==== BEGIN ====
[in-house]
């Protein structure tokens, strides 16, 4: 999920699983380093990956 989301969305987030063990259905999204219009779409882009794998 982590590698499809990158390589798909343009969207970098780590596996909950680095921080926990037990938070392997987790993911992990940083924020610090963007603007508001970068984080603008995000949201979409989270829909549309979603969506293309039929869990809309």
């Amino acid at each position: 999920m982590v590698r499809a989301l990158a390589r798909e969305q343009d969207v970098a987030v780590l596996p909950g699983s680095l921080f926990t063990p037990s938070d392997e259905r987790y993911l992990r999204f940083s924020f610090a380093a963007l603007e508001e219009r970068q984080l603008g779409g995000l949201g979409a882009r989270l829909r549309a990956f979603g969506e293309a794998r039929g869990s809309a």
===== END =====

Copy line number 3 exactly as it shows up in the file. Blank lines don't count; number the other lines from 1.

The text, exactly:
């Amino acid at each position: 999920m982590v590698r499809a989301l990158a390589r798909e969305q343009d969207v970098a987030v780590l596996p909950g699983s680095l921080f926990t063990p037990s938070d392997e259905r987790y993911l992990r999204f940083s924020f610090a380093a963007l603007e508001e219009r970068q984080l603008g779409g995000l949201g979409a882009r989270l829909r549309a990956f979603g969506e293309a794998r039929g869990s809309a």